PRESENTATION OF THE AUGSBURG CONFESSION
The Augsburg Confession is the primary confession of faith of the Lutheran Church and one of the most important documents of the Protestant Reformation. The Augsburg Confession was written in both German and Latin and was presented by a number of German rulers and free-cities at the Diet of Augsburg on 25 June 1530. It is the fourth document contained in the Lutheran Book of Concord.
Philipp Melanchthon, Martin Luther and Justus Jonas had already drafted a statement of their theological views in the Articles of Schwabach in 1529, when on 21 January 1530, Emperor Charles V invited the Imperial Diet to meet in Augsburg on 8 April for the purpose of discussing and deciding various important questions. The Elector John of Saxony directed Martin Luther, Justus Jonas, Johannes Bugenhagen and Philipp Melanchthon to meet in Torgau, and present a summary of the Lutheran faith to be laid before the Holy Roman Emperor at the diet.
This summary has received the name of the "Torgau Articles". On 23 June, the final form of the text was adopted in the presence of the Elector John of Saxony and others.
The Augsburg Confession consists of 28 articles presented by Lutheran princes and representatives of "free cities" at the Diet of Augsburg that set forward what the Lutherans believed, taught and confessed in positive (theses) and negative (antitheses) statements. The theses are 21 Chief Articles of Faith describing the normative principles of Christian faith held by the Lutherans; the antitheses are seven statements describing what they viewed as abuses of the Christian faith present in the Roman Catholic church.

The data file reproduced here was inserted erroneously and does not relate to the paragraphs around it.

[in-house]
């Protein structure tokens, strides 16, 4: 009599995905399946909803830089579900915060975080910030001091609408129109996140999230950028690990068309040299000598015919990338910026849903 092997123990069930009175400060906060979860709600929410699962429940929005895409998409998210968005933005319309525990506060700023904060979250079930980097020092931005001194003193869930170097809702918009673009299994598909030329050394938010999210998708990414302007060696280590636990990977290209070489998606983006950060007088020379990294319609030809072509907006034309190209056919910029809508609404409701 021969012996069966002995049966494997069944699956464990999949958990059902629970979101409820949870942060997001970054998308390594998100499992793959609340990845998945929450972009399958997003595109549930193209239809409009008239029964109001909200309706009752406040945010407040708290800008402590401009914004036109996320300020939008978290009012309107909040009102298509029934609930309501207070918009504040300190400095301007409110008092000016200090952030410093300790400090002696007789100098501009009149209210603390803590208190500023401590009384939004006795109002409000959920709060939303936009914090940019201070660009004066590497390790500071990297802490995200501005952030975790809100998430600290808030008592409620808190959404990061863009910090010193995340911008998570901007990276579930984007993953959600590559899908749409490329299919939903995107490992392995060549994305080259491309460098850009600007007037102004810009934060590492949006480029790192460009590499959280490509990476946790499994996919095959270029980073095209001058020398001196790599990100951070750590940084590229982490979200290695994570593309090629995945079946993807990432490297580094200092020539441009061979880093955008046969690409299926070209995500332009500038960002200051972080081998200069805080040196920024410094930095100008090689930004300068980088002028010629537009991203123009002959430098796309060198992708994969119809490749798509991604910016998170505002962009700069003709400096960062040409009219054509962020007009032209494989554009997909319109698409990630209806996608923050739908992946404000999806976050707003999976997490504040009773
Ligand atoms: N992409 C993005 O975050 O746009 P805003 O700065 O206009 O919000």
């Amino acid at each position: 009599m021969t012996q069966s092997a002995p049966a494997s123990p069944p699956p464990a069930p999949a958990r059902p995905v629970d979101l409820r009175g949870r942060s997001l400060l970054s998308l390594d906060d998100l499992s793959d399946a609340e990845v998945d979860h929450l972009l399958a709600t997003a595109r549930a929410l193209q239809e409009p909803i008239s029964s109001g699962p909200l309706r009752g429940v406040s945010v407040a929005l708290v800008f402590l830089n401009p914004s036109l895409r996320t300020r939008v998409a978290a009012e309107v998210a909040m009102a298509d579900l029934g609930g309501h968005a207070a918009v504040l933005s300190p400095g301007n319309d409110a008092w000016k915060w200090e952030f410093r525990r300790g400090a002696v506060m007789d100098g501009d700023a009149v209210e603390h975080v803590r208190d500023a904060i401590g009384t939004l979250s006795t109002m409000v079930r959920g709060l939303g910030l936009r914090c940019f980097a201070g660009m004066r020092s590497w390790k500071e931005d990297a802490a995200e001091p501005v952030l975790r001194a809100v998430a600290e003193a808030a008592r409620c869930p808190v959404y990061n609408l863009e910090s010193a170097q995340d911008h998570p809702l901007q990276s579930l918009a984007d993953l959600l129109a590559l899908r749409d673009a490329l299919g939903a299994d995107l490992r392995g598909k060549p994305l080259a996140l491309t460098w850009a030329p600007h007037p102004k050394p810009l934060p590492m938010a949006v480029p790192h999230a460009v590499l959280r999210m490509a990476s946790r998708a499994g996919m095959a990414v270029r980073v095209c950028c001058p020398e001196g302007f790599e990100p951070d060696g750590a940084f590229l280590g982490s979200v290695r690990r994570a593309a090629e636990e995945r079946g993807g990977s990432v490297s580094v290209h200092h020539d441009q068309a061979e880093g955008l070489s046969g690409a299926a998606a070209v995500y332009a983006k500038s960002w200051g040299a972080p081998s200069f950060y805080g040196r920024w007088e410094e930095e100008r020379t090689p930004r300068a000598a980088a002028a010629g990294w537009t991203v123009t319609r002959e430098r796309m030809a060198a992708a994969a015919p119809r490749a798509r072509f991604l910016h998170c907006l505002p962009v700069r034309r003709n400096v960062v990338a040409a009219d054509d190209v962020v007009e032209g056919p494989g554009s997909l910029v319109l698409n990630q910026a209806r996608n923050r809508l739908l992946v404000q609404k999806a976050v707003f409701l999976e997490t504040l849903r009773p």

Needless to say, Charles V rejected the Confession. As a result, the Lutheran princes at the diet agreed to a military alliance in the event of action by Charles V known as the Schmalkaldic League. By 1535, the League admitted any city or state to the alliance that gave official assent to the Augsburg Confession and the Apology. Significantly, the Confession was translated into English in 1536, and King Henry VIII was given opportunity to sign the confession and join the league, but theological and political disputes would prevent the English church from joining.
The political tensions between the Schmalkaldic League and the forces of Charles V and the Vatican eventually led to the Schmalkaldic War in 1546–1547, which ended the 1532 Nuremberg Religious Peace and was won convincingly by Charles V. The war did not resolve the religious and political situation. Eight years later, the Lutheran princes and Charles V agreed to the Peace of Augsburg, which granted Lutheranism legal status within the Holy Roman Empire.
Theological disputes within the expanding sphere of Lutheranism to other territories in the latter half of the 16th century led to the compilation of a definitive set of Lutheran Confessions in the Book of Concord in 1580. The Book of Concord includes the Augsburg Confession and the Apology of the Augsburg Confession as the foundational confessions of the Lutheran faith.
The English translation of the Augsburg Confession and German Lutheran theologians would influence the composition of the first of the Anglican articles of faith started in the latter 1530s and culminating with the Thirty-Nine Articles in 1563.
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